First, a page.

The only side-by-side comparison we did was with the Epson and RS400. For me, at least, I thought the JVC was the clear winner with the content we watched Much greater image depth due to the far higher native contrast. The image simply popped quite a bit more. We looked at the RS500 alone with the same content and the amount of contrast was even greater. That's really all the RS500 has over the RS400 in terms of raw image quality potential. I will say the Epson did show more shadow detail compared to the JVCs but I'd chalk that up to not having the projector properly tweaked for his room/screen. We simply did not have time to calibrate all 5 projectors we looked at over the course of the day. The Epson looked "cleaner" with some content. With that said all three of us remember the X500 comparison and the JVC RS400/RS500 definitely lack some of the image noise that the X500 had in it's image. These new JVCs don't add image noise to the video. I have no way to prove it, but I think the video processing in the Epson has some sort of noise filter built into it. Because when I showed Bob and Bob a static image with my HTPC there was literally no noise visible within the image. It appeared perfectly clean and stable. So unless the JVC is somehow selectively choosing when to add noise I don't think the JVC is ever adding any and rather the Epson is simply muting some of it.
I don't think we needed to spend as much time doing some of the A/B tests we did last year. From what I've seen JVC has widened the gap ever further this year so it kind of made those same comparisons superfluous. In my opinion the Epson doesn't really stand a chance when you consider the contrast gap with basically everything else being equal or better on the JVC. That's not to say that the Epson looks bad. It doesn't and is by far their greatest projector to date in terms of overall PQ. We actually spent quite a bit of time today discussing how this forum nit-picks far too much. I agree and am definitely one of those people. Anyone without the context we nit-pickers posses would be satisfied with any one of these units. But in terms of value we all agreed the RS400 is by far the best deal. Bob, the host, said several times he loves what the laser offers (long life consistent calibration and lumen output and no need to worry about how many times you turn it on or off) but just doesn't see the value proposition at it's current price point. The street price being so high is the main reason he chooses not to own it even though it's the unit he'd prefer to own. He realizes the performance might be a little less on the Epson compared to the JVC, but the quality of the laser is something that appeals to him very much. That slightly cleaner look on the Epson was also something he preferred over the JVC. I tried to make the argument that the Epson seems to be taking some detail out by removing image noise, but to Bob it's something he'd prefer to give him the type of image he wants. For me, if it's there in the source I want to see it and with how quickly I go through units, the laser offers me little, so it's not something I'd want to pay a hefty premium for. In a couple years we might see this light source altogether replace bulbs in the $3000+ market and then we probably won't see such a premium for it.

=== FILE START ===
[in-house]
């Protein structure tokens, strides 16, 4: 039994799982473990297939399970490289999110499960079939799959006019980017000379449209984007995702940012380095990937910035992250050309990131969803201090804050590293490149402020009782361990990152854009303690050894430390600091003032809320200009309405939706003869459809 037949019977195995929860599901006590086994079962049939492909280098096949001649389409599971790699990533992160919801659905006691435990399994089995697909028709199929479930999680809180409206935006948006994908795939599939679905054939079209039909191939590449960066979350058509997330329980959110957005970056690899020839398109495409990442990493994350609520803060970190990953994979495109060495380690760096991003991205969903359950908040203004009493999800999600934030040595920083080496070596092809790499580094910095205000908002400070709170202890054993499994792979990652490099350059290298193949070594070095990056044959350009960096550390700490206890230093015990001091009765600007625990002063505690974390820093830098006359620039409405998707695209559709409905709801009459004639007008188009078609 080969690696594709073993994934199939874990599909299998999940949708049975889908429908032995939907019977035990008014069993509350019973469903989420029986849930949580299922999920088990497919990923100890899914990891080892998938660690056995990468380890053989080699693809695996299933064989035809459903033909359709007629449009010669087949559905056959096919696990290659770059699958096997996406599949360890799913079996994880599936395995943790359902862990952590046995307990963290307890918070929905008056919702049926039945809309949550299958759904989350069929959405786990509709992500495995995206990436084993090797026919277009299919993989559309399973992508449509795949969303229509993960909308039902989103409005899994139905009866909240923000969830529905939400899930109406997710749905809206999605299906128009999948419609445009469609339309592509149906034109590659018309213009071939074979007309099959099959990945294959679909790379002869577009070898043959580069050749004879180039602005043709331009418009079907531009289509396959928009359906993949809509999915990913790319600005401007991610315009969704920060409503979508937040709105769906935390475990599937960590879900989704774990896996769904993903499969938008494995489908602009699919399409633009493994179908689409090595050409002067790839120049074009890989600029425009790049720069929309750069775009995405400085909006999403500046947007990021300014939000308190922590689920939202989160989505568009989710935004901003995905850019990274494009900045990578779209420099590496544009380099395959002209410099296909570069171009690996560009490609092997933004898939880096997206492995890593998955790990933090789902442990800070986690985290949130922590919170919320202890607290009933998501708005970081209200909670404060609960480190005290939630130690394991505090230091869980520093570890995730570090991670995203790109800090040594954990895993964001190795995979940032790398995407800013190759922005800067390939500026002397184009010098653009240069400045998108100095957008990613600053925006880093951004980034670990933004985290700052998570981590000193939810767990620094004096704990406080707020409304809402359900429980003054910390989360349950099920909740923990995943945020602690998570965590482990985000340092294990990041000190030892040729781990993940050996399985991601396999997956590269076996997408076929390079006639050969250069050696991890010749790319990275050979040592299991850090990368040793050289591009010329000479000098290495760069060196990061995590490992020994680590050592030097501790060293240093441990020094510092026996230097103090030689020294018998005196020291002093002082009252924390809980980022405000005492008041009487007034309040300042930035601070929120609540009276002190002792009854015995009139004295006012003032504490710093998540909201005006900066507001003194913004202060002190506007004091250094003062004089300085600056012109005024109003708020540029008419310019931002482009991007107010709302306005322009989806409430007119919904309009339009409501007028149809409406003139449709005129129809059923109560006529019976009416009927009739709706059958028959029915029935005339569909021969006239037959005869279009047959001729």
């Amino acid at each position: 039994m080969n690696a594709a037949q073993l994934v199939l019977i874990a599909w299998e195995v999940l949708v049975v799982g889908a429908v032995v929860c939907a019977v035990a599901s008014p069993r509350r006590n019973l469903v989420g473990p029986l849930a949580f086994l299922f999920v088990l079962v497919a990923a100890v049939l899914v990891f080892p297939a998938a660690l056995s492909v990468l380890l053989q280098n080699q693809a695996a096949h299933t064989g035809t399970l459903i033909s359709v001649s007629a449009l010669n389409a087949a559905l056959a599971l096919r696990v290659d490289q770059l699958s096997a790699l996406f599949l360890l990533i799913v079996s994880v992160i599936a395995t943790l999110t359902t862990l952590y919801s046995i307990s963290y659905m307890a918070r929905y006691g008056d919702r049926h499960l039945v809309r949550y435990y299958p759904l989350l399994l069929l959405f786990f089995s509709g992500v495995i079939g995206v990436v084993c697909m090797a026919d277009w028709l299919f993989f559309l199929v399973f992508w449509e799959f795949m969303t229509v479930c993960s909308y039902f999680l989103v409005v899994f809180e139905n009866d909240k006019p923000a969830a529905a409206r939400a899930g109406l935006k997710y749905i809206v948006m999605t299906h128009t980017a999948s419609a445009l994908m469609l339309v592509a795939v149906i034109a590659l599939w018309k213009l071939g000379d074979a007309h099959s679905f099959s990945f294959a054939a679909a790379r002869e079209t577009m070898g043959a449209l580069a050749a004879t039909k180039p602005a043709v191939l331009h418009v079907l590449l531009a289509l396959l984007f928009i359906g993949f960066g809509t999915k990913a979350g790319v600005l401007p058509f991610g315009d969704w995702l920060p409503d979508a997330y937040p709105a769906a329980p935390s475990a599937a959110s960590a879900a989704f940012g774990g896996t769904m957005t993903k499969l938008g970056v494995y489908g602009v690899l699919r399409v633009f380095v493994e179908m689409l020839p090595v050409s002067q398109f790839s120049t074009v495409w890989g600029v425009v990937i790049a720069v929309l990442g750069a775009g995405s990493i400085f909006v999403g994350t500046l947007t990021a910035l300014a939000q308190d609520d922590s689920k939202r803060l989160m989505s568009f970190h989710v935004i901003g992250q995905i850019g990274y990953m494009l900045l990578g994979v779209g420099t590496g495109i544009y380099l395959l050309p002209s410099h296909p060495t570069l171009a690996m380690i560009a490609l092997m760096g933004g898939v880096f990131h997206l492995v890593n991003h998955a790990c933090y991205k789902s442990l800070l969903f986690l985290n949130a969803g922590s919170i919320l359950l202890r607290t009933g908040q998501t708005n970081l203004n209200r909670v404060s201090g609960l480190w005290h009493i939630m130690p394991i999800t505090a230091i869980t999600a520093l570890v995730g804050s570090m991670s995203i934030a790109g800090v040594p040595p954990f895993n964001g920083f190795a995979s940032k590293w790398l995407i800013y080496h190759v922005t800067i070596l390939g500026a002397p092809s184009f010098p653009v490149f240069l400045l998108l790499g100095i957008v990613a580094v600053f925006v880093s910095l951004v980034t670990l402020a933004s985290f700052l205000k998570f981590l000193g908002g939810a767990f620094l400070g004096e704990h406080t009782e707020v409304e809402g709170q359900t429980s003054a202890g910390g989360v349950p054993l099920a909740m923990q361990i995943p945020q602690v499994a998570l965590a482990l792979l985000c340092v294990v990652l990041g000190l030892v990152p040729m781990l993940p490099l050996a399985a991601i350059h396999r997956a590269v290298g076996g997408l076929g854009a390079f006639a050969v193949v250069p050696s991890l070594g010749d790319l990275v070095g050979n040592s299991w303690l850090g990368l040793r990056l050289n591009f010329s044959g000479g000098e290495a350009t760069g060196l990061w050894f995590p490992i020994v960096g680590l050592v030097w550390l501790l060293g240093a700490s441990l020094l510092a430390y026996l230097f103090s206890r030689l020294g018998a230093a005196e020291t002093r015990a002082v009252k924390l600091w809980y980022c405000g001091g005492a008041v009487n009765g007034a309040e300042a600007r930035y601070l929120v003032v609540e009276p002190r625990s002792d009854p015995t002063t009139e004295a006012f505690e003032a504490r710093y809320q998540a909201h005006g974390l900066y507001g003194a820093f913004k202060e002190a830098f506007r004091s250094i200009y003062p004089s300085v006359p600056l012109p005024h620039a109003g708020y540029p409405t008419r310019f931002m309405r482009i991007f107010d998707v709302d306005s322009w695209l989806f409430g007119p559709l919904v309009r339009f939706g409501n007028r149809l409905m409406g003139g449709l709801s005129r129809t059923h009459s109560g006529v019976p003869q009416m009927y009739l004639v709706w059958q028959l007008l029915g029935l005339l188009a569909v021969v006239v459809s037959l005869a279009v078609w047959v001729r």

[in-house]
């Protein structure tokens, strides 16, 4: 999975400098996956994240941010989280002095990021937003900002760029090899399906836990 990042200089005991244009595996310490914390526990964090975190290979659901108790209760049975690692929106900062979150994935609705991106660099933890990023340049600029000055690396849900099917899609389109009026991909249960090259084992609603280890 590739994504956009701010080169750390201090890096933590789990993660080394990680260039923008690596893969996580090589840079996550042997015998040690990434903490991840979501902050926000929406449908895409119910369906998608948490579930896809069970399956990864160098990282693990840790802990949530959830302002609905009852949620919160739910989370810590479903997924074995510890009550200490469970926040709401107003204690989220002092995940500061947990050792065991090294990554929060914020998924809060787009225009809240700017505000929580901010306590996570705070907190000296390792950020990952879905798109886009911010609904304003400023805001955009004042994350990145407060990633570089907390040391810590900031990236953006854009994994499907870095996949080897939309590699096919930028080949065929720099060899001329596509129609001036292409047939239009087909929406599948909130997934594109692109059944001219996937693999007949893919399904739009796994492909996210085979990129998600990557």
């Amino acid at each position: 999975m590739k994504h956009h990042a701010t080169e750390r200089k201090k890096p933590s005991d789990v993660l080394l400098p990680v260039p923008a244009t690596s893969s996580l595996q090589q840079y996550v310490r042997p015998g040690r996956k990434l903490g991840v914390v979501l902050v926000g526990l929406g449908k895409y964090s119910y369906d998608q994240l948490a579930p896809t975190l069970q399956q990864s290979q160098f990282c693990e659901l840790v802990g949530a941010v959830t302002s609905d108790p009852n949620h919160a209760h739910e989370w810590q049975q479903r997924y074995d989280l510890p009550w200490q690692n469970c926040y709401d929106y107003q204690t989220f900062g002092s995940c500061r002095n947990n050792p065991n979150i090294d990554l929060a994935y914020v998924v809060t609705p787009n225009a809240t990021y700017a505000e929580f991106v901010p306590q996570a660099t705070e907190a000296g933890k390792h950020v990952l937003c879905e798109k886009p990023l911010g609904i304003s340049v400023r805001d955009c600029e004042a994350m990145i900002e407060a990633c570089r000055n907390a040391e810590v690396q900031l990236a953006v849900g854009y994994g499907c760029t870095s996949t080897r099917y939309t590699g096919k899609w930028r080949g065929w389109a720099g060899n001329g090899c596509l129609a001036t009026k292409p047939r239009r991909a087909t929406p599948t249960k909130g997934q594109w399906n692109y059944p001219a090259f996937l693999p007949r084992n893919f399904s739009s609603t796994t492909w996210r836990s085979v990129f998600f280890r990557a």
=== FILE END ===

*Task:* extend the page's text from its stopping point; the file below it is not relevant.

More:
And while the three of us didn't get to A/B all three units we did spend a ton of time with LS10000 up on screen and I'm very familiar with the image of my RS500. I'm still partial to the RS500's image. We enabled the "fast" DI mode on the Epson to see how it handled the beginning of Star Wars Episode 3. I chose this because there's a few fade to blacks and it's nice and contrasty I'm just not a fan of how it works with fade to blacks. It's too obvious in it's operation for me. The light would pop in and out of existence (which was obvious to me) and with the crawling text the dynamic gamma was changing the color of the text from yellow to orange. Yuck. It's just not for me. I really like how you can set a manual iris setting on the JVC and obtain better contrast (and brightness if you choose) than the Epson can do dynamically and NEVER worry about the image looking wonky. I told Bob that why I appreciate the JVCs so much. There's no need to manipulate the image to get an amazing looking image.
Last edited by Seegs108; 02-13-2016 at 07:31 PM.